This is the final part of my trip report of rail journeys in the Republic of Ireland. I’ve previously wrote about my rides on the DART and Intercity & Enterprise in the previous 2 posts. This post, as promised, takes a look at Dublin’s tram system: the Luas.
The Luas network consists of 2 unconnected lines: the Red Line and Green Line. The Red Line covers the city centre north of the River Liffey before crossing the river to connect with Dublin Heuston station, before continuing on further south to Saggart and Tallaght. The Green Line, on the other hand, starts at St Stephen’s Green and then winds down south to Brides Glen.
A route map taken from the Luas website:
At the time of writing the only way to interchange between both lines are to walk across the river from St Stephen’s Green to Abbey Street station, a journey that takes approximately 20 minutes if you brisk walk. Its a less than ideal connection, but works are well underway on the Luas Cross City, an extension of the Green Line across the river to connect with the Red Line, before continuing on to Broombridge Station in the north of the city.
Information signage on construction hoardings:
Route map taken from the project website (https://www.luascrosscity.ie/):
Given that Tengku Adnan, the Federal Territories Minister seems intent on introducing trams in Kuala Lumpur, I thought I’d do a simple write up on what a tram system should feature as part of their infrastructure, as well as serving as a photo essay for my geeky part of my Dublin trip.
Quick note: Trams are an entirely new idea in Malaysia. No other Malaysian city have had trams as part of their transport infrastructure with the exception of the city of Georgetown on the island in Penang. Georgetown at a point in time featured a tram network, but it was replaced by a trolleybus network in the 1920s. I should also note that Dublin is a relatively suitable case study as the Luas was only opened in 2004, making it a newly built modern tram system instead of an upgrade of a colonial era system.
Operator: The Luas network is operated by Transdev, not Irish Rail (IÉ)
A common feature of all Luas stops are their ease of access. Platform height is low compared to conventional train stations, and platforms are essentially a slightly raised section of the pedestrian sidewalks. The sides slope down as a ramp instead of staircase, making them easily accessed by the disabled.
Each stop features a large station signage, shelter, ticket vending machines, and an LED information board that shows the timings of the next trains. I was unable to get any pictures of the ticket machines, but I can say they were quite user friendly.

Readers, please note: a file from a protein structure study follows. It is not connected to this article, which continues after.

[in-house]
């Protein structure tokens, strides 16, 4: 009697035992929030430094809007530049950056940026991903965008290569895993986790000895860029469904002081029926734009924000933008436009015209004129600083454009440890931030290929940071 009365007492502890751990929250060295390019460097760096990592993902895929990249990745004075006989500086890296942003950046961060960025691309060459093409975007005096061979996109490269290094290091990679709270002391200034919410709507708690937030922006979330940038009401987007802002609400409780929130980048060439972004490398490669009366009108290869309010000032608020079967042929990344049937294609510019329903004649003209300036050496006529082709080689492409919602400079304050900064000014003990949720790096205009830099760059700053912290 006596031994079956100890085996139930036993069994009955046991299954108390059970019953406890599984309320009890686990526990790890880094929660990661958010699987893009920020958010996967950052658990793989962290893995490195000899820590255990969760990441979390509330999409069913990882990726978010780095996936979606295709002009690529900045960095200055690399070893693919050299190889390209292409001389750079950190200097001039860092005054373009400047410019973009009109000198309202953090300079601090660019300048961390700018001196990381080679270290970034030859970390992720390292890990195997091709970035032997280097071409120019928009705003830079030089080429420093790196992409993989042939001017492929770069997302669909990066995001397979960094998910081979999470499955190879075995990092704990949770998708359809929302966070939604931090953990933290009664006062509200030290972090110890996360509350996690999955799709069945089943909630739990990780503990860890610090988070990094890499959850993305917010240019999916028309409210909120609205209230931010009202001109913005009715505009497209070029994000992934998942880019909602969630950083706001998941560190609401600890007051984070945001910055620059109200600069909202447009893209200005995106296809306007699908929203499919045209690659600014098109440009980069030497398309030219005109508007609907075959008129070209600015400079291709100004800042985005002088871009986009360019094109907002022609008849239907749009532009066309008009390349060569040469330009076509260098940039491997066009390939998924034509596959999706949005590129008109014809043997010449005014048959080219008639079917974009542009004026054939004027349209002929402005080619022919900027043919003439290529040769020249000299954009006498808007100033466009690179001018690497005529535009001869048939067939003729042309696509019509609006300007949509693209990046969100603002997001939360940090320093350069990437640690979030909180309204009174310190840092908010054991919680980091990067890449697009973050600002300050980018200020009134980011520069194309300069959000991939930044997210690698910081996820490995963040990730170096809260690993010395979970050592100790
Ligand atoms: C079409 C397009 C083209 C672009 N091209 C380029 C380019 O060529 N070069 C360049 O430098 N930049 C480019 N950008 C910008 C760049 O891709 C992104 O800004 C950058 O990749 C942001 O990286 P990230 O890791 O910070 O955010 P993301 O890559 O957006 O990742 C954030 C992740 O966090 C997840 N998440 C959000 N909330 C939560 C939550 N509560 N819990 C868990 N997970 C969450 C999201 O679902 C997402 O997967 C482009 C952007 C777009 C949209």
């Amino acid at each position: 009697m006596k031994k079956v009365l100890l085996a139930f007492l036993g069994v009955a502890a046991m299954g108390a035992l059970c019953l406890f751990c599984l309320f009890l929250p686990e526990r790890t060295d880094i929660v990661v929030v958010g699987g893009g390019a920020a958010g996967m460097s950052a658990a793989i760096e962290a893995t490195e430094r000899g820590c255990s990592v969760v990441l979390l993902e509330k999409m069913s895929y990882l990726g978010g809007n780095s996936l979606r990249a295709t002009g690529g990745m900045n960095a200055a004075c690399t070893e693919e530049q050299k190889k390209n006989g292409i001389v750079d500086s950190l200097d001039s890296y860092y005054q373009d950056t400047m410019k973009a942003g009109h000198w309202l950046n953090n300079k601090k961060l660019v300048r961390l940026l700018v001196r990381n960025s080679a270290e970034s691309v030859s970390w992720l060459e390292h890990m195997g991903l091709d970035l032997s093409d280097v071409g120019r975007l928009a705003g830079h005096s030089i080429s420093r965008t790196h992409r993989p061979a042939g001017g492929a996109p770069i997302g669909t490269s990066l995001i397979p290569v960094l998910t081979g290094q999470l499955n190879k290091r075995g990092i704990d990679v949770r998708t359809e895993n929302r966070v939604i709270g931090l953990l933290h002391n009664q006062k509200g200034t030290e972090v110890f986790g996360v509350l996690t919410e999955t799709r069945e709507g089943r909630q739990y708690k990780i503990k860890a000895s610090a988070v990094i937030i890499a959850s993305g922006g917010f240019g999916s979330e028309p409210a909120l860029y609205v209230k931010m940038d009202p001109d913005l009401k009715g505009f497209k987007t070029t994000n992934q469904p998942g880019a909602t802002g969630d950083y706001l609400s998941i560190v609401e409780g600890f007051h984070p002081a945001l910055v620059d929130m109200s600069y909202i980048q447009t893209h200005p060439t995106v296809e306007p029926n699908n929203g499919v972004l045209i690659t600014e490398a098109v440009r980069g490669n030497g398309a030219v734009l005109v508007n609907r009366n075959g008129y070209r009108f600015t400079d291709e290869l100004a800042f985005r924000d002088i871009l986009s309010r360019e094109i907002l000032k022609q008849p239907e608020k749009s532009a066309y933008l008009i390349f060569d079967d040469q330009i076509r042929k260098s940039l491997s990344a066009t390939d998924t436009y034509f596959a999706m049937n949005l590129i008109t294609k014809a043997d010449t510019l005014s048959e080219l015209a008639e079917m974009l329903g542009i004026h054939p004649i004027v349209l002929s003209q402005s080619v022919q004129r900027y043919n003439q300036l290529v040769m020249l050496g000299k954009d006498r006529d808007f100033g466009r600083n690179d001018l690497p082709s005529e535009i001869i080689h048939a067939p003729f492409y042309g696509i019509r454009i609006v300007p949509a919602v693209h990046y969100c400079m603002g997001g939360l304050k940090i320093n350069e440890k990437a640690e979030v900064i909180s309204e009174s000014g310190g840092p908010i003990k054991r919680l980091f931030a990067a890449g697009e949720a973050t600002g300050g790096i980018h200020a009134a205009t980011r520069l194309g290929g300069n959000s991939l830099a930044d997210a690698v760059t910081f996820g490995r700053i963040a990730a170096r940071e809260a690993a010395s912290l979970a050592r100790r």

A view of St Stephen’s Green station, showing the shelter, LED board, station signage, and ticket machines:
James’s station, showing the low platform height and lack of ticket barriers:
Closeup of station signage:
Station built as a part of the ordinary sidewalk:
An advantage of the system was that as the running lanes for trams in the vicinity of the stations were restricted to trams only, passengers could easily switch platform by simply running across the gap in the absence of an arriving or departing tram. The separation between tram and traffic also meant that for the most part, tram operations were kept smooth. Of course, the trams are still subject to traffic lights, though I’m not sure whether they are given priority.
Green Line tram at St Stephen’s Green:
While no dedicated cycling parking rings were installed at stations, one could easily chain their bikes to the metal railings as seen in the picture above.
Unlike ordinary train systems, the Luas operates on an honour system: There are no ticketing barriers for the magnetic tickets. Passengers are expected to buy their tickets by virtue of it being good character. Theoretically, one could ride the tram for free, but be prepared to pay the fine if caught during a surprise inspection. The lack of ticket barriers also mean that there will be no congestion at stations caused by passengers lining up to validate their tickets on the relatively small station platforms.
Users of the Leap card (a transport card) can tap on and off at readers located on poles on the platform. It is the only form of ticket verification installed.
A Luas ticket; Fares are charged by zone. Travel within the same zone and the fare is the same no matter which stop you disembark at:
A tram arriving at St Stephen’s Green. Note the separated running way:
The same tram leaving St Stephen’s Green. Note that it stopped for traffic lights at the end of the video where the tracks join the main road:
General Infrastructure comments